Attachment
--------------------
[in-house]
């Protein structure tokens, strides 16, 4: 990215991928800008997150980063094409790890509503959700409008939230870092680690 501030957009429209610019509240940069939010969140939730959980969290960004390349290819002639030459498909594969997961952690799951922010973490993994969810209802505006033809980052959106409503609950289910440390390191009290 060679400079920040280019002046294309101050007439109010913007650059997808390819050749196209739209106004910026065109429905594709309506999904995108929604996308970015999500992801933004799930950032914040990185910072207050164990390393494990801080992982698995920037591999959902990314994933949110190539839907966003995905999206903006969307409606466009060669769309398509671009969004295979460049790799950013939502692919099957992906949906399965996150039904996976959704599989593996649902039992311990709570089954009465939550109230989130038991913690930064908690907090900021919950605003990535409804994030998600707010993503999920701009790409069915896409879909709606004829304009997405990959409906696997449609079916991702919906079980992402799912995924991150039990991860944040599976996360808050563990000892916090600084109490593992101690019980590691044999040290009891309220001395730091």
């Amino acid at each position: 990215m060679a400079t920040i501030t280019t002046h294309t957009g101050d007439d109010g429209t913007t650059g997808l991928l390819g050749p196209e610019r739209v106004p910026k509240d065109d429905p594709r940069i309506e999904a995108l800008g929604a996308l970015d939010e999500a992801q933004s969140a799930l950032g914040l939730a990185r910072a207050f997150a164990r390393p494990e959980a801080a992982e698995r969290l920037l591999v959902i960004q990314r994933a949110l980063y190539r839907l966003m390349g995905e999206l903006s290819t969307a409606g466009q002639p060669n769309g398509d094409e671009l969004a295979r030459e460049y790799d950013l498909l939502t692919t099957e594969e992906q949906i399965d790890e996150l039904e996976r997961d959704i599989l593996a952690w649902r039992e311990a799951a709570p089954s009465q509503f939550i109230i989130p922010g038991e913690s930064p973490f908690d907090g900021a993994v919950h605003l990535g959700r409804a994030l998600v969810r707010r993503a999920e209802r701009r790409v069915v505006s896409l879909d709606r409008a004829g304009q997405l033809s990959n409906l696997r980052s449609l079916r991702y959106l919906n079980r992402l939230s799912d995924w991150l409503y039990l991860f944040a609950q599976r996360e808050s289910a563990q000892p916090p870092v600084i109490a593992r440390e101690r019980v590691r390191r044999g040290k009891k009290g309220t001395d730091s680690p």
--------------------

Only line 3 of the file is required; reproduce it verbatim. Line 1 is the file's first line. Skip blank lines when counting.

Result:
């Amino acid at each position: 990215m060679a400079t920040i501030t280019t002046h294309t957009g101050d007439d109010g429209t913007t650059g997808l991928l390819g050749p196209e610019r739209v106004p910026k509240d065109d429905p594709r940069i309506e999904a995108l800008g929604a996308l970015d939010e999500a992801q933004s969140a799930l950032g914040l939730a990185r910072a207050f997150a164990r390393p494990e959980a801080a992982e698995r969290l920037l591999v959902i960004q990314r994933a949110l980063y190539r839907l966003m390349g995905e999206l903006s290819t969307a409606g466009q002639p060669n769309g398509d094409e671009l969004a295979r030459e460049y790799d950013l498909l939502t692919t099957e594969e992906q949906i399965d790890e996150l039904e996976r997961d959704i599989l593996a952690w649902r039992e311990a799951a709570p089954s009465q509503f939550i109230i989130p922010g038991e913690s930064p973490f908690d907090g900021a993994v919950h605003l990535g959700r409804a994030l998600v969810r707010r993503a999920e209802r701009r790409v069915v505006s896409l879909d709606r409008a004829g304009q997405l033809s990959n409906l696997r980052s449609l079916r991702y959106l919906n079980r992402l939230s799912d995924w991150l409503y039990l991860f944040a609950q599976r996360e808050s289910a563990q000892p916090p870092v600084i109490a593992r440390e101690r019980v590691r390191r044999g040290k009891k009290g309220t001395d730091s680690p």